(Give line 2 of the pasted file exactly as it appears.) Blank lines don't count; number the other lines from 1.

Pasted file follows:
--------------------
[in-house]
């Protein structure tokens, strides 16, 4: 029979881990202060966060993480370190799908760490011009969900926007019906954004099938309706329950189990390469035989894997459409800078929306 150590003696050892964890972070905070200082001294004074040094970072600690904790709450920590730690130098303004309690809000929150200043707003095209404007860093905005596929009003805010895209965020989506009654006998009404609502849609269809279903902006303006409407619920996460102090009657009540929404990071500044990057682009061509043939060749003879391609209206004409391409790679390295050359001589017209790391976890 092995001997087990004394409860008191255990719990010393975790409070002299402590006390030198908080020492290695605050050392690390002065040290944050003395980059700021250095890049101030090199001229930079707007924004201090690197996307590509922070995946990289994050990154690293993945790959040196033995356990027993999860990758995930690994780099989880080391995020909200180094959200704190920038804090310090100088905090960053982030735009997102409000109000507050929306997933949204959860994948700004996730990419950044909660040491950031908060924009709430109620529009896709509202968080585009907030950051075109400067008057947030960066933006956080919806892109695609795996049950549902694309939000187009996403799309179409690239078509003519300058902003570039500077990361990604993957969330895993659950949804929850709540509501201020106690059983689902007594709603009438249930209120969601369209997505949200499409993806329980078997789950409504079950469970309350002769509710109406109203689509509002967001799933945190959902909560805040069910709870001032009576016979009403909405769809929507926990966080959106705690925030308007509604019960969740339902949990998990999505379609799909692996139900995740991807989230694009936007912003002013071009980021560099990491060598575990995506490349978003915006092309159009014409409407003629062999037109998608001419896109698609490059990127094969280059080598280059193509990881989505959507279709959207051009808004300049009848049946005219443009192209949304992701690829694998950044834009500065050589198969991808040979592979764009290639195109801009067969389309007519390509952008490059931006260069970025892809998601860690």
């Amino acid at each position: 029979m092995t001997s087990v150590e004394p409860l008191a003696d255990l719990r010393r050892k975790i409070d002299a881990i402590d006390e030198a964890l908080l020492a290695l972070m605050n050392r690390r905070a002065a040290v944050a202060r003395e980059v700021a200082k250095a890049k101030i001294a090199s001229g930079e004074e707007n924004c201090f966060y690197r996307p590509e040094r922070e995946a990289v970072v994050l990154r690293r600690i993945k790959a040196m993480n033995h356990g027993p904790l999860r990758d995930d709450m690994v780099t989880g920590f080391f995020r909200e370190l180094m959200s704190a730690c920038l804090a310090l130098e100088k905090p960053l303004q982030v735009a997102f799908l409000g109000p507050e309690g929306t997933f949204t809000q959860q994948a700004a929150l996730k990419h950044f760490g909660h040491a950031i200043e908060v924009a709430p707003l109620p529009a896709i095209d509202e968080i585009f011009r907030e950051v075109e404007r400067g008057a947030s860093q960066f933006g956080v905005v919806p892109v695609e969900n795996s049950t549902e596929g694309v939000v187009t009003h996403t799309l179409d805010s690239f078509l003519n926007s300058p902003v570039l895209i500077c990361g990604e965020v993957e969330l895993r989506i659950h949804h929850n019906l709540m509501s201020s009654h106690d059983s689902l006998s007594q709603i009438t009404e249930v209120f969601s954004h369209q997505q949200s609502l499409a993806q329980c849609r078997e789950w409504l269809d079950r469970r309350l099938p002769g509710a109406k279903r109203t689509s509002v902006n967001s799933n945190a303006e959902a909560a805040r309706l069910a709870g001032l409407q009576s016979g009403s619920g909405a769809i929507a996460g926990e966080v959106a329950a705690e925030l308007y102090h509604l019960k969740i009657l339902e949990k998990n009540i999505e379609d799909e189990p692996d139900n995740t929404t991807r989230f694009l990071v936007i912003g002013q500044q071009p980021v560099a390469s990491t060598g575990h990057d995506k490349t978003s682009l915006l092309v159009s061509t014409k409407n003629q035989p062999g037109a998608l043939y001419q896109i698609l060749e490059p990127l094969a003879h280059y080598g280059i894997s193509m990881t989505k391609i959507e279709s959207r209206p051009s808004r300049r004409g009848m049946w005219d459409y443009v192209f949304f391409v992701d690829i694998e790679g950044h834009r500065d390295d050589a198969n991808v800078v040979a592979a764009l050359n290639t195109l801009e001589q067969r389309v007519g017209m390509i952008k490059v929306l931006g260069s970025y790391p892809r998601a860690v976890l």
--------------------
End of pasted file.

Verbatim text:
């Protein structure tokens, strides 16, 4: 029979881990202060966060993480370190799908760490011009969900926007019906954004099938309706329950189990390469035989894997459409800078929306 150590003696050892964890972070905070200082001294004074040094970072600690904790709450920590730690130098303004309690809000929150200043707003095209404007860093905005596929009003805010895209965020989506009654006998009404609502849609269809279903902006303006409407619920996460102090009657009540929404990071500044990057682009061509043939060749003879391609209206004409391409790679390295050359001589017209790391976890 092995001997087990004394409860008191255990719990010393975790409070002299402590006390030198908080020492290695605050050392690390002065040290944050003395980059700021250095890049101030090199001229930079707007924004201090690197996307590509922070995946990289994050990154690293993945790959040196033995356990027993999860990758995930690994780099989880080391995020909200180094959200704190920038804090310090100088905090960053982030735009997102409000109000507050929306997933949204959860994948700004996730990419950044909660040491950031908060924009709430109620529009896709509202968080585009907030950051075109400067008057947030960066933006956080919806892109695609795996049950549902694309939000187009996403799309179409690239078509003519300058902003570039500077990361990604993957969330895993659950949804929850709540509501201020106690059983689902007594709603009438249930209120969601369209997505949200499409993806329980078997789950409504079950469970309350002769509710109406109203689509509002967001799933945190959902909560805040069910709870001032009576016979009403909405769809929507926990966080959106705690925030308007509604019960969740339902949990998990999505379609799909692996139900995740991807989230694009936007912003002013071009980021560099990491060598575990995506490349978003915006092309159009014409409407003629062999037109998608001419896109698609490059990127094969280059080598280059193509990881989505959507279709959207051009808004300049009848049946005219443009192209949304992701690829694998950044834009500065050589198969991808040979592979764009290639195109801009067969389309007519390509952008490059931006260069970025892809998601860690």